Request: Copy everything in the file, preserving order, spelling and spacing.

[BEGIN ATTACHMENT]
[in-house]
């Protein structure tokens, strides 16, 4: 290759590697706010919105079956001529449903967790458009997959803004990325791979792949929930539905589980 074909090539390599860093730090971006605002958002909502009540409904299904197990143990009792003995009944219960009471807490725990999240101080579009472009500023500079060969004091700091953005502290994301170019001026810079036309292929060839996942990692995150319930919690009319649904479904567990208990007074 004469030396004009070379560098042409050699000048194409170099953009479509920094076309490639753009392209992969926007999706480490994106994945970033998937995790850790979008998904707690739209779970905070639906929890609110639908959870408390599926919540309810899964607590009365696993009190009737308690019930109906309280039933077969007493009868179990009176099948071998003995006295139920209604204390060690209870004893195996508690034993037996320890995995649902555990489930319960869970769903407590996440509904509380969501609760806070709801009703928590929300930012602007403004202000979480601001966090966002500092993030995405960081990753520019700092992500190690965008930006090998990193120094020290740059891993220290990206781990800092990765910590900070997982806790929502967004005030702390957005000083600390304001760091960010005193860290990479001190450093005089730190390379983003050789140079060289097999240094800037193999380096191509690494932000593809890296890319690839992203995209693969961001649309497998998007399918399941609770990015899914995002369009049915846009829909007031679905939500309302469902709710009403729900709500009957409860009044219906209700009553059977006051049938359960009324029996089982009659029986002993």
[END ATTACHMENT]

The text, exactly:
[in-house]
């Protein structure tokens, strides 16, 4: 290759590697706010919105079956001529449903967790458009997959803004990325791979792949929930539905589980 074909090539390599860093730090971006605002958002909502009540409904299904197990143990009792003995009944219960009471807490725990999240101080579009472009500023500079060969004091700091953005502290994301170019001026810079036309292929060839996942990692995150319930919690009319649904479904567990208990007074 004469030396004009070379560098042409050699000048194409170099953009479509920094076309490639753009392209992969926007999706480490994106994945970033998937995790850790979008998904707690739209779970905070639906929890609110639908959870408390599926919540309810899964607590009365696993009190009737308690019930109906309280039933077969007493009868179990009176099948071998003995006295139920209604204390060690209870004893195996508690034993037996320890995995649902555990489930319960869970769903407590996440509904509380969501609760806070709801009703928590929300930012602007403004202000979480601001966090966002500092993030995405960081990753520019700092992500190690965008930006090998990193120094020290740059891993220290990206781990800092990765910590900070997982806790929502967004005030702390957005000083600390304001760091960010005193860290990479001190450093005089730190390379983003050789140079060289097999240094800037193999380096191509690494932000593809890296890319690839992203995209693969961001649309497998998007399918399941609770990015899914995002369009049915846009829909007031679905939500309302469902709710009403729900709500009957409860009044219906209700009553059977006051049938359960009324029996089982009659029986002993």